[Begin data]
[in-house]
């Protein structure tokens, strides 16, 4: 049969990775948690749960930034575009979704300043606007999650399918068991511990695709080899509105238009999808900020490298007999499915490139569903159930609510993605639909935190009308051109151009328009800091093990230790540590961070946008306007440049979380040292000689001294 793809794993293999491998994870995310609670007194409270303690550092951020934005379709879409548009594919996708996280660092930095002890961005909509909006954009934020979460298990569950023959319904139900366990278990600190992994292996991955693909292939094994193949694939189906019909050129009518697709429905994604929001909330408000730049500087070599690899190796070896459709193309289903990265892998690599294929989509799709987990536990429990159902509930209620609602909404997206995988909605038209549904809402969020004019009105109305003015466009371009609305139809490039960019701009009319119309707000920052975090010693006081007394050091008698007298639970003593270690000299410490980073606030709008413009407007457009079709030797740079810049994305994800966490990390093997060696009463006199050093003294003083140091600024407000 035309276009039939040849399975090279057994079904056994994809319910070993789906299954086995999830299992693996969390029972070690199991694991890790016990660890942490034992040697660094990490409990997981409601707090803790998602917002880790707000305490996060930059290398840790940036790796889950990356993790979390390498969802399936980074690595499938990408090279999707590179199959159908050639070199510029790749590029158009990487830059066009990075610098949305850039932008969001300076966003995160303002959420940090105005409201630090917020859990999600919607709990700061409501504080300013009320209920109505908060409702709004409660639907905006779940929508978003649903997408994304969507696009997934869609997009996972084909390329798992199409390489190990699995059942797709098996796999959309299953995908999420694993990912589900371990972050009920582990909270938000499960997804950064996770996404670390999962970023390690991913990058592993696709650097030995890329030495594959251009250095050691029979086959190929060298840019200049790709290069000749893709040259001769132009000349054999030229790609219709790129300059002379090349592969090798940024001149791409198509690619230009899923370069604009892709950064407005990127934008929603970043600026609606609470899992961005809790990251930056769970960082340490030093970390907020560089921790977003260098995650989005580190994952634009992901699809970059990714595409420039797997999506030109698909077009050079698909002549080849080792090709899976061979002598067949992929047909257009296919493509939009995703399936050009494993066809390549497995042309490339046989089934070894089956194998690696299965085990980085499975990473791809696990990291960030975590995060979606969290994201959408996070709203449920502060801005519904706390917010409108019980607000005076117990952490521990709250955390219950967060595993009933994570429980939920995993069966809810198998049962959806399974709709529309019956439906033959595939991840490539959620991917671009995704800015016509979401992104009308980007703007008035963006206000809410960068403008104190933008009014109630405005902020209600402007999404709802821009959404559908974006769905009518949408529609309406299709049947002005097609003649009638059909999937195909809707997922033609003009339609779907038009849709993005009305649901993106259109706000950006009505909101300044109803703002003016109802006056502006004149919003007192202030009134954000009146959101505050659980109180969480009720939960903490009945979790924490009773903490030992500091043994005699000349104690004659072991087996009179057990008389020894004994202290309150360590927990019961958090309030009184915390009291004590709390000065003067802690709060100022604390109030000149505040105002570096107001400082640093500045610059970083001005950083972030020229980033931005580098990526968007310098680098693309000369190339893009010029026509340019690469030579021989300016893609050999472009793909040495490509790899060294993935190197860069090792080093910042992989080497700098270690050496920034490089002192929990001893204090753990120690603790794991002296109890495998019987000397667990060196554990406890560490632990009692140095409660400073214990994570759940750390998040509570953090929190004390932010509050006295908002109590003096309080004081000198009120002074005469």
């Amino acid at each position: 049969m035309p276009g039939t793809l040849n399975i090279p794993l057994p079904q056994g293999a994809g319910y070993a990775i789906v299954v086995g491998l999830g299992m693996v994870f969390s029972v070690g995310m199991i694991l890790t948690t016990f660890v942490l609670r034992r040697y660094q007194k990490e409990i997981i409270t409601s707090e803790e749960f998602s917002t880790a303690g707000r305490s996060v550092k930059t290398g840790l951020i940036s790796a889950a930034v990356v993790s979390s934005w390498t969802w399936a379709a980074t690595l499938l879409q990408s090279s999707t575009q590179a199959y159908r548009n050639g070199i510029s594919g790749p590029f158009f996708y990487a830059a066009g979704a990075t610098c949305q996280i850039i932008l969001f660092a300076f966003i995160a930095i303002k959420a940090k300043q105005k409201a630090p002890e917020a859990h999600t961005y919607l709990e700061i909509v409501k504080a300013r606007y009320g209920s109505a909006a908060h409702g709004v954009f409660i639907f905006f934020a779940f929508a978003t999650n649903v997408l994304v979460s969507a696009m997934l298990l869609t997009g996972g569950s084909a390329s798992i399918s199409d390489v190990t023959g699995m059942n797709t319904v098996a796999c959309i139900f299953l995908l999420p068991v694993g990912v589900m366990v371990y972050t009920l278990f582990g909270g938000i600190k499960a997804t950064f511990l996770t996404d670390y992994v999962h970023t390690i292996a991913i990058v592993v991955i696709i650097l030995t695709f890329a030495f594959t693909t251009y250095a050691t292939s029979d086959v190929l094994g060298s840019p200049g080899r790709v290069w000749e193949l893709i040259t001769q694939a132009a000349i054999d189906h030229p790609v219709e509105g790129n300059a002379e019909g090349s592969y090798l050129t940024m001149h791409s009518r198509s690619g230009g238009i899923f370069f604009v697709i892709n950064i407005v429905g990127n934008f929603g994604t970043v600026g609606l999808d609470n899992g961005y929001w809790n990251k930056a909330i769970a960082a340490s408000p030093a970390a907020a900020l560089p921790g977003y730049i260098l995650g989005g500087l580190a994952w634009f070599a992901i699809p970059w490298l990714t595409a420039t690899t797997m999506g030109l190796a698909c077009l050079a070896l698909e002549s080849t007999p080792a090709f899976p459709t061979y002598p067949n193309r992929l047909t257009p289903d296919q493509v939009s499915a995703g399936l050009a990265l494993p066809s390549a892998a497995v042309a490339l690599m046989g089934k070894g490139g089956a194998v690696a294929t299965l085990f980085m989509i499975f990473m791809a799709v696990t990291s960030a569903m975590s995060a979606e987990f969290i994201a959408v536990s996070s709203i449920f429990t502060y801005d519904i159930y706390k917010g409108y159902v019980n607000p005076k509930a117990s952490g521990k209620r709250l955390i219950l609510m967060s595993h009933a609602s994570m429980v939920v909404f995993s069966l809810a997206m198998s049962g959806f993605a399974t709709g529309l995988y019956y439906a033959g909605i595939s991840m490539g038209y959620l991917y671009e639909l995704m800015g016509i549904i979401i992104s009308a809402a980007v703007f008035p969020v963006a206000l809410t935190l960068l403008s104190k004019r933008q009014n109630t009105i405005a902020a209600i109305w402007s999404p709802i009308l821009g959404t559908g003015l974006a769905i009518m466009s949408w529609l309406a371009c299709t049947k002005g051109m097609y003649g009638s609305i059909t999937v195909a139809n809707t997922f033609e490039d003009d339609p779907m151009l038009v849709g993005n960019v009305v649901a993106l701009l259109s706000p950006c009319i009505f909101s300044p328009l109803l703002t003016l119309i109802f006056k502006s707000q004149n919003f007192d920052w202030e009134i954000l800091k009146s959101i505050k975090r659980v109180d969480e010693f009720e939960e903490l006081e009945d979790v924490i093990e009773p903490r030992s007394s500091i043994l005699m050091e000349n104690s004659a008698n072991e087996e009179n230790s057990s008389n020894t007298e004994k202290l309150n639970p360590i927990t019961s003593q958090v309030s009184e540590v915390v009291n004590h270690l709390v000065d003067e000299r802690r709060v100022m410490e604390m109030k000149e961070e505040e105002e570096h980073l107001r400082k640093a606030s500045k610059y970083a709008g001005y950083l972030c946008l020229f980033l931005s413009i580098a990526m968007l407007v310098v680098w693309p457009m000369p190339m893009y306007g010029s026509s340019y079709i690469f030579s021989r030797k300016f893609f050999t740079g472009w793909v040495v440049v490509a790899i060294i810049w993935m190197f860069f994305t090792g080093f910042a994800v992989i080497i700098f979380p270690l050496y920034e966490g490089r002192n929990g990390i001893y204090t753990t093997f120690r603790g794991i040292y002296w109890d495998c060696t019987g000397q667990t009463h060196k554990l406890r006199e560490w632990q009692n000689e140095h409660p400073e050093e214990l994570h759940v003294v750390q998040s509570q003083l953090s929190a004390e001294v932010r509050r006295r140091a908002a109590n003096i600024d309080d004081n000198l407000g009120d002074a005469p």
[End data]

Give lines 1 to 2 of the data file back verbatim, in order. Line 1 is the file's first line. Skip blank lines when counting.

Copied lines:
[in-house]
């Protein structure tokens, strides 16, 4: 049969990775948690749960930034575009979704300043606007999650399918068991511990695709080899509105238009999808900020490298007999499915490139569903159930609510993605639909935190009308051109151009328009800091093990230790540590961070946008306007440049979380040292000689001294 793809794993293999491998994870995310609670007194409270303690550092951020934005379709879409548009594919996708996280660092930095002890961005909509909006954009934020979460298990569950023959319904139900366990278990600190992994292996991955693909292939094994193949694939189906019909050129009518697709429905994604929001909330408000730049500087070599690899190796070896459709193309289903990265892998690599294929989509799709987990536990429990159902509930209620609602909404997206995988909605038209549904809402969020004019009105109305003015466009371009609305139809490039960019701009009319119309707000920052975090010693006081007394050091008698007298639970003593270690000299410490980073606030709008413009407007457009079709030797740079810049994305994800966490990390093997060696009463006199050093003294003083140091600024407000 035309276009039939040849399975090279057994079904056994994809319910070993789906299954086995999830299992693996969390029972070690199991694991890790016990660890942490034992040697660094990490409990997981409601707090803790998602917002880790707000305490996060930059290398840790940036790796889950990356993790979390390498969802399936980074690595499938990408090279999707590179199959159908050639070199510029790749590029158009990487830059066009990075610098949305850039932008969001300076966003995160303002959420940090105005409201630090917020859990999600919607709990700061409501504080300013009320209920109505908060409702709004409660639907905006779940929508978003649903997408994304969507696009997934869609997009996972084909390329798992199409390489190990699995059942797709098996796999959309299953995908999420694993990912589900371990972050009920582990909270938000499960997804950064996770996404670390999962970023390690991913990058592993696709650097030995890329030495594959251009250095050691029979086959190929060298840019200049790709290069000749893709040259001769132009000349054999030229790609219709790129300059002379090349592969090798940024001149791409198509690619230009899923370069604009892709950064407005990127934008929603970043600026609606609470899992961005809790990251930056769970960082340490030093970390907020560089921790977003260098995650989005580190994952634009992901699809970059990714595409420039797997999506030109698909077009050079698909002549080849080792090709899976061979002598067949992929047909257009296919493509939009995703399936050009494993066809390549497995042309490339046989089934070894089956194998690696299965085990980085499975990473791809696990990291960030975590995060979606969290994201959408996070709203449920502060801005519904706390917010409108019980607000005076117990952490521990709250955390219950967060595993009933994570429980939920995993069966809810198998049962959806399974709709529309019956439906033959595939991840490539959620991917671009995704800015016509979401992104009308980007703007008035963006206000809410960068403008104190933008009014109630405005902020209600402007999404709802821009959404559908974006769905009518949408529609309406299709049947002005097609003649009638059909999937195909809707997922033609003009339609779907038009849709993005009305649901993106259109706000950006009505909101300044109803703002003016109802006056502006004149919003007192202030009134954000009146959101505050659980109180969480009720939960903490009945979790924490009773903490030992500091043994005699000349104690004659072991087996009179057990008389020894004994202290309150360590927990019961958090309030009184915390009291004590709390000065003067802690709060100022604390109030000149505040105002570096107001400082640093500045610059970083001005950083972030020229980033931005580098990526968007310098680098693309000369190339893009010029026509340019690469030579021989300016893609050999472009793909040495490509790899060294993935190197860069090792080093910042992989080497700098270690050496920034490089002192929990001893204090753990120690603790794991002296109890495998019987000397667990060196554990406890560490632990009692140095409660400073214990994570759940750390998040509570953090929190004390932010509050006295908002109590003096309080004081000198009120002074005469």